Mr. Analysand

A roving street reporter uncovers all things psychoanalytical.

Life After Analysis: Two Years and Counting

A reader has 8 questions about the post-therapy experience: I have 8 answers. Read More

Frank, revealing, and helpful

That's just a great summary of your experiences. It sounds like analysis is not for everyone, but for the people it is right for, it is a wonderful thing.

I was struck by the sex addiction piece of what you wrote, because you never mentioned it before, no? Do you go to 12-step meetings for it, the way many addictionologists claim is mandatory for conquering addiction? Did it wither away as your analysis went on? Was it the degree of addiction where you would have not turned down sex from any available partner were it offered? That, to me, is true addiction, like a cocaine addict unable to pass up the free line. Or was the addiction something else?

From a different angle, maybe you couldn't get to the roots of whatever was going on because it wasn't psychological, but sociological. Tons of American soldiers got addicted to heroin when they were in Vietnam. Many studies have shown that the vast majority of them kicked the habit on return to the USA, with no formal 12-step, therapy, or anything. They just stopped.

re: Frank, revealing, and helpful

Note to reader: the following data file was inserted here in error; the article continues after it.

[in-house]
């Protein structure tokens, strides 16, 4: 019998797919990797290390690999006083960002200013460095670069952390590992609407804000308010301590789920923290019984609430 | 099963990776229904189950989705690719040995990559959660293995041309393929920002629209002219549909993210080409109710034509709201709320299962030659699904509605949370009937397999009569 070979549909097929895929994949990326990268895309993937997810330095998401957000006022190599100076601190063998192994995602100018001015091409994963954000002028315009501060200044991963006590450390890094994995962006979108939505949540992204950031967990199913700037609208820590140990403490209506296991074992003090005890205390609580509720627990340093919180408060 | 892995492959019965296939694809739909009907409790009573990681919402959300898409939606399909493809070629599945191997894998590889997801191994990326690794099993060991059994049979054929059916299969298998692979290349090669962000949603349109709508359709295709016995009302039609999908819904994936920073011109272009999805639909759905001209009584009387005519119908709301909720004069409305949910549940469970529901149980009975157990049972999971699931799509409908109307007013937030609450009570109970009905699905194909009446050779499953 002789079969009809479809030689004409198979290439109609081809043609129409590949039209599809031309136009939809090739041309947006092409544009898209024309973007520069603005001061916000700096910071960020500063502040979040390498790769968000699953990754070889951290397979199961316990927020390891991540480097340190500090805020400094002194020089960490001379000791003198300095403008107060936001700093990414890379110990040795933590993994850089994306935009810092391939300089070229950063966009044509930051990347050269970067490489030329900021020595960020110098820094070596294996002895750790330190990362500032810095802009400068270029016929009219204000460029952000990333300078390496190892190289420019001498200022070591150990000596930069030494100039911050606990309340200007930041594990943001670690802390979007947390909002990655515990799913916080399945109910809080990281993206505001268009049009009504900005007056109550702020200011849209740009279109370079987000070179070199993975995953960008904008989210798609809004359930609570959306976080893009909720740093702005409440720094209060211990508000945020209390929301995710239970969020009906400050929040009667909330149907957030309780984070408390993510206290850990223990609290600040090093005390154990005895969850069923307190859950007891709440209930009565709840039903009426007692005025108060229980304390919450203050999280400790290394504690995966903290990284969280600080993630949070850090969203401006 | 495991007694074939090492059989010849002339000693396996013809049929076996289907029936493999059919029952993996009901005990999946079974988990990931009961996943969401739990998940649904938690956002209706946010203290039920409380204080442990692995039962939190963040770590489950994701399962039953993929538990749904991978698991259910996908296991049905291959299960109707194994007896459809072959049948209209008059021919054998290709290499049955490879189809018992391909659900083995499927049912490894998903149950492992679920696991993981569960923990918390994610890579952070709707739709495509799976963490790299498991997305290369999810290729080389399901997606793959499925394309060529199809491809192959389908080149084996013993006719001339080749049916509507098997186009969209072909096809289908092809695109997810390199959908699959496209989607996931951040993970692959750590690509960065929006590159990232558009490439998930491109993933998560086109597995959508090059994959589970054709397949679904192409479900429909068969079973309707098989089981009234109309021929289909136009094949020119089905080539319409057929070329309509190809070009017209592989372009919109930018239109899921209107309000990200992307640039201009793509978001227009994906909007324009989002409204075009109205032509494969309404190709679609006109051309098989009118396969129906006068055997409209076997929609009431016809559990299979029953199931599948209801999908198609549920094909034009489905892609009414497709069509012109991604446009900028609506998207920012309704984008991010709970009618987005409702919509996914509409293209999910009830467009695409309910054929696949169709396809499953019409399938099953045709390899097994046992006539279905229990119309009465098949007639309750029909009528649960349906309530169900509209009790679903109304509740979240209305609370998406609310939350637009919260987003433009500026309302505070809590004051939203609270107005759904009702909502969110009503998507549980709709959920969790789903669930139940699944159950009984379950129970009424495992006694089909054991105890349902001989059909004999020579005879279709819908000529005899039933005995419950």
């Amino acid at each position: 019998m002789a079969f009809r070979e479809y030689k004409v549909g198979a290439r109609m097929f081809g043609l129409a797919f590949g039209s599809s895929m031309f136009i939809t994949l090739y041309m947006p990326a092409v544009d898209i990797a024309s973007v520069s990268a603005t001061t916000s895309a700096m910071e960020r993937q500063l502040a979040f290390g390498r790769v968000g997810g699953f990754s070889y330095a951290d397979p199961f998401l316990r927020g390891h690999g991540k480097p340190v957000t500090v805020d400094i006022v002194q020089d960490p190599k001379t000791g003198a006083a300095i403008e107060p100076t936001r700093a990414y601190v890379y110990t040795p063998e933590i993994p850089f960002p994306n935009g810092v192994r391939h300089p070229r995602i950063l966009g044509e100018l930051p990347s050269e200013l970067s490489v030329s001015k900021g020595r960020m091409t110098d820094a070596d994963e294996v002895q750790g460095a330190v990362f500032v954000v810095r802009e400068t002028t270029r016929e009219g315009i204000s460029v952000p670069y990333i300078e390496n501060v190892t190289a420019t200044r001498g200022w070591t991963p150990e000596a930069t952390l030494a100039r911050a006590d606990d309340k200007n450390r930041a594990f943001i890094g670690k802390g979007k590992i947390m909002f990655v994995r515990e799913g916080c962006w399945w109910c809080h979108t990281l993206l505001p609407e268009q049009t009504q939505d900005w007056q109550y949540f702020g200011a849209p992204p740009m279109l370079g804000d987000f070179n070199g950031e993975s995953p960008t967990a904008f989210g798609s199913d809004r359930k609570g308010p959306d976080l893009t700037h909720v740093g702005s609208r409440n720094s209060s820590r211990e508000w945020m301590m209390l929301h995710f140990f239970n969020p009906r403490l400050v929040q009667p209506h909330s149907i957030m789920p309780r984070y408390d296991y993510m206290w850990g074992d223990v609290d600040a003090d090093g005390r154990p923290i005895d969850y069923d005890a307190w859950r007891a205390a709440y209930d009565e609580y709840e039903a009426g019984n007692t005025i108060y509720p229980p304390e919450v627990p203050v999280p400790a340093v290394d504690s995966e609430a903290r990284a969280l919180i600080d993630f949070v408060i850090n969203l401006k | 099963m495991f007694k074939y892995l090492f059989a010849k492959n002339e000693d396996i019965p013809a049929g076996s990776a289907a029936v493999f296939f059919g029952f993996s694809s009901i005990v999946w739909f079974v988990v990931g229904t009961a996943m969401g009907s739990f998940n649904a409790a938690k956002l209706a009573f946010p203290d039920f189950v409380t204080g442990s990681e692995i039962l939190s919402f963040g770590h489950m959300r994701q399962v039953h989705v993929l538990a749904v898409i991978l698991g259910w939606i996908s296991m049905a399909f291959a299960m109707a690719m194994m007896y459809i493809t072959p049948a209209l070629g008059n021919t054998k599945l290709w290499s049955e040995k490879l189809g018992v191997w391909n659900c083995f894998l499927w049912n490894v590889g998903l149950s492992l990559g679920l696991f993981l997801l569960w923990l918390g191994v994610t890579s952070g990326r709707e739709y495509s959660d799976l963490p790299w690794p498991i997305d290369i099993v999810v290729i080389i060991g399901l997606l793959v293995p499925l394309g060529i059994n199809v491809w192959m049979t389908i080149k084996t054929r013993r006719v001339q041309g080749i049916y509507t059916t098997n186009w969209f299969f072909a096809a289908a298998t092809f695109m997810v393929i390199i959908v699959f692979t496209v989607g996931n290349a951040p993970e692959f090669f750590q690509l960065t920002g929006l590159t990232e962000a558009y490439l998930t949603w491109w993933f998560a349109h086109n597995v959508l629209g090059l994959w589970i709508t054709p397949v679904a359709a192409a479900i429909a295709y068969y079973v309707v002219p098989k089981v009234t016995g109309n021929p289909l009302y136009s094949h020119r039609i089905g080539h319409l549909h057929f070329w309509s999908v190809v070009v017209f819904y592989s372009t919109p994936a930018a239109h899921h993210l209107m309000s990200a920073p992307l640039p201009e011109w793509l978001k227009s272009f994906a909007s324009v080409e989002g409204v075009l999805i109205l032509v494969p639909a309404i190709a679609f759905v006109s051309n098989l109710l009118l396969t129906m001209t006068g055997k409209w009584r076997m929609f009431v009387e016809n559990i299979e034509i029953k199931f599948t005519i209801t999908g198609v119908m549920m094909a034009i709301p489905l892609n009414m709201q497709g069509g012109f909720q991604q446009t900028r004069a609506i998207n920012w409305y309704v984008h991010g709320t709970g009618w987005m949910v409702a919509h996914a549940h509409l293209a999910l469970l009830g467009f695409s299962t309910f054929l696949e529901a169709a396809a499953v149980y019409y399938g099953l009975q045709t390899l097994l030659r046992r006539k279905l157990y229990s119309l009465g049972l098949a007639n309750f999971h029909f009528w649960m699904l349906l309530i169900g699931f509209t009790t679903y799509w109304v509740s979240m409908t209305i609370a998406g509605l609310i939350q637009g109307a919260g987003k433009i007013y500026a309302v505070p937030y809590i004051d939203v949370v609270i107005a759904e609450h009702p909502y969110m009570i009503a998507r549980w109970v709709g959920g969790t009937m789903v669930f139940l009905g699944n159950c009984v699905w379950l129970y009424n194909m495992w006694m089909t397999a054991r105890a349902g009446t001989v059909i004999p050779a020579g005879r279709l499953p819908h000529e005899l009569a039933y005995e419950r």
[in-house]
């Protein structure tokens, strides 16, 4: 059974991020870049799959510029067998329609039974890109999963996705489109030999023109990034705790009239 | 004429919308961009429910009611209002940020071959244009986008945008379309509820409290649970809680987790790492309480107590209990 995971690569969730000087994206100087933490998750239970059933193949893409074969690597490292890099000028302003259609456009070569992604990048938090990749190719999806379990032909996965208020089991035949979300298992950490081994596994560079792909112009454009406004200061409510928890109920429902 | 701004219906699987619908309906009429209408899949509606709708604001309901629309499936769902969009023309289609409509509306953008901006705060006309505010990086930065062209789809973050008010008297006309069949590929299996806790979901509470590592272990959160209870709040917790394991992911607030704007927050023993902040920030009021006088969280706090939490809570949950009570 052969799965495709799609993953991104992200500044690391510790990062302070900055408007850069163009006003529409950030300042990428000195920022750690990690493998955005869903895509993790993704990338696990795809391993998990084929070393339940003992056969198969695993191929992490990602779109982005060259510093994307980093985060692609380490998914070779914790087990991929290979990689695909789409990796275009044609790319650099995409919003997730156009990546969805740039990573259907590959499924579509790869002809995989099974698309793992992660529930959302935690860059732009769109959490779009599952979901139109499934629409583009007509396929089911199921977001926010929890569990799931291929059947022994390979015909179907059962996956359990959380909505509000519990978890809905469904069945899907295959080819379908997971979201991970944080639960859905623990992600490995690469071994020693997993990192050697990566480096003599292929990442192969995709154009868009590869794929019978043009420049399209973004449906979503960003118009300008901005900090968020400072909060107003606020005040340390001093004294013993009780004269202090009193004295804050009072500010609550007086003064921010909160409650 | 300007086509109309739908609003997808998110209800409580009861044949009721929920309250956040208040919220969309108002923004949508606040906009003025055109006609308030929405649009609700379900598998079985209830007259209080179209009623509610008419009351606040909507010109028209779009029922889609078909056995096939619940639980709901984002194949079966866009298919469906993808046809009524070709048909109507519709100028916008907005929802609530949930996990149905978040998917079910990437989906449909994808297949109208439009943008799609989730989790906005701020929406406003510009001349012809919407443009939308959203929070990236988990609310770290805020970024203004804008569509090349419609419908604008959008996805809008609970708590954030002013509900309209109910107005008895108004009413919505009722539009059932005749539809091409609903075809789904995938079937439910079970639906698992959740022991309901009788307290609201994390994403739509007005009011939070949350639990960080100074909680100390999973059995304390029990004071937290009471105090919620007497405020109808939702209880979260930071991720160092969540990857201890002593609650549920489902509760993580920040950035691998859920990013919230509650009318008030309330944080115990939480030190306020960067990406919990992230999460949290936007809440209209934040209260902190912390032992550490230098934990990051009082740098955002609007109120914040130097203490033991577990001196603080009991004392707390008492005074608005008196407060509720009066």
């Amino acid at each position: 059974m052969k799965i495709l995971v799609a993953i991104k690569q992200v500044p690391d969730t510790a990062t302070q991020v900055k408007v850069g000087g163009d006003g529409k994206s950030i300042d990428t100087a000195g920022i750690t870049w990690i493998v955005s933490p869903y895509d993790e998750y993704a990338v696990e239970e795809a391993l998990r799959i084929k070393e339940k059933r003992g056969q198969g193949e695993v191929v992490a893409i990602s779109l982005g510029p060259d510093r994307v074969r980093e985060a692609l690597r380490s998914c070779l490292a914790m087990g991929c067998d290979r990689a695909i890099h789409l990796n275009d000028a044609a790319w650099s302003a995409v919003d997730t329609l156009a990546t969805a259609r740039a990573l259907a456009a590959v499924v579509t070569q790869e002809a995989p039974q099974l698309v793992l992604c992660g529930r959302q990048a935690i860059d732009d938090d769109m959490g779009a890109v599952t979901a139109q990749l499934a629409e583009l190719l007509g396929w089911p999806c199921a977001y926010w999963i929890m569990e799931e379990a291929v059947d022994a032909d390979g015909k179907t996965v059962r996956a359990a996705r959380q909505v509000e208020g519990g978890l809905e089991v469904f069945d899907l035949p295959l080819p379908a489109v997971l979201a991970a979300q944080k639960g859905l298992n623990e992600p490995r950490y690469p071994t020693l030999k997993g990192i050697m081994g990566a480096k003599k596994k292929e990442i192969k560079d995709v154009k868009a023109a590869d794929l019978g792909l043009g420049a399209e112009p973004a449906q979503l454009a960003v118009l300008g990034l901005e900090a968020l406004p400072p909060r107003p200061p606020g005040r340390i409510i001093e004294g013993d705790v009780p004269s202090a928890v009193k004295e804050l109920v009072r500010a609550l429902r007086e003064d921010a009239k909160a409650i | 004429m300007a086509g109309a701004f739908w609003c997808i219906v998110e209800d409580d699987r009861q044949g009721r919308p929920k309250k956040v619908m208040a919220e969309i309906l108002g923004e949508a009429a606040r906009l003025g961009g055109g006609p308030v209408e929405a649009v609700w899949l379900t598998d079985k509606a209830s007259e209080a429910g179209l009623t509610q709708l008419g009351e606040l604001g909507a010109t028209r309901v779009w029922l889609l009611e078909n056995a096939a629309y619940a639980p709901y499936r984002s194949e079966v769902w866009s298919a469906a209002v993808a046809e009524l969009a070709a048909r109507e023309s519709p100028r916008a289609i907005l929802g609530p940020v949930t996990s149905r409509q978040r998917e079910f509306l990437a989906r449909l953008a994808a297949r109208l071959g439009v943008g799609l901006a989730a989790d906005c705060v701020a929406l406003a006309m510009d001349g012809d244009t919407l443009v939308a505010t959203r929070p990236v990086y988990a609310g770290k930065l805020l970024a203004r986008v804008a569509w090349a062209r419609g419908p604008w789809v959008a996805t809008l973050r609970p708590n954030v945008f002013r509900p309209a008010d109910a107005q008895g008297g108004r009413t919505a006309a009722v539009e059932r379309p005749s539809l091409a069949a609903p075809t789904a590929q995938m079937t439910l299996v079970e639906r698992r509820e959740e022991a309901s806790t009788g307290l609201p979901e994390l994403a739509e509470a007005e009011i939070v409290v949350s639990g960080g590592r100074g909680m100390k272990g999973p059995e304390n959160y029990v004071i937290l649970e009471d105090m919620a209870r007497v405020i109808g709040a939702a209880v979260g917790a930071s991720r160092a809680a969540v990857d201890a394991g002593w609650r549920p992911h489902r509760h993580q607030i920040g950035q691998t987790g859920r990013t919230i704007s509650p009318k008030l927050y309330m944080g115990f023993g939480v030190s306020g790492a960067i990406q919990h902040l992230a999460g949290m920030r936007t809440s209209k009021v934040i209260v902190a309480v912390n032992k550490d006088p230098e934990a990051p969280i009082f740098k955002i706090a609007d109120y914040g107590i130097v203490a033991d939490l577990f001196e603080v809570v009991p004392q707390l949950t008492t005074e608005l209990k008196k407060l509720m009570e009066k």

Dear Anonymous,

Thanks for reading, and the kind words about the post. I appreciate it! I'd agree with your synopsis there, yes.

Re your question, I want to note that the phrase "sex addiction" was not an actual diagnosis that ever came up. Ms. Analyst was loath to put a label on anything. It’s a phrase I came to use to explain what I thought was going on, based on some ways I saw addiction.

It was not about frequency or a non-discriminate attitude about who the sexual act was with, at all. And since that’s the stereotype I had about sex addiction from the media (like that scene in “Blades of Glory”) – that a sex addiction means an uncontrollable urge to do it with anyone, anytime – I didn’t really recognize my major issues as such.

For me, my concept of addiction was based on strong impulses connected to a particular expression of the sexual experience. Through analysis, I realized that my attachment to these impulses were part of a coping mechanism – a way to manage not just stress and low points, but even success.

People have all sorts of addictive ways they cope that way, using alcohol, drugs, video games, work, food – you name it. All in varying degrees, perhaps meeting a technical definition or several shades away.

I didn't consider joining a group because I was in analysis already three times a week. That was more than my schedule could stand at it was! But it never even occurred to me.

It’s possible that the root cause was more sociological than psychological, as you say. That’s something interesting to think about! Maybe we can come to view it as fine blend? The example from American soldiers in Vietnam is food for thought.

Thanks for the note!

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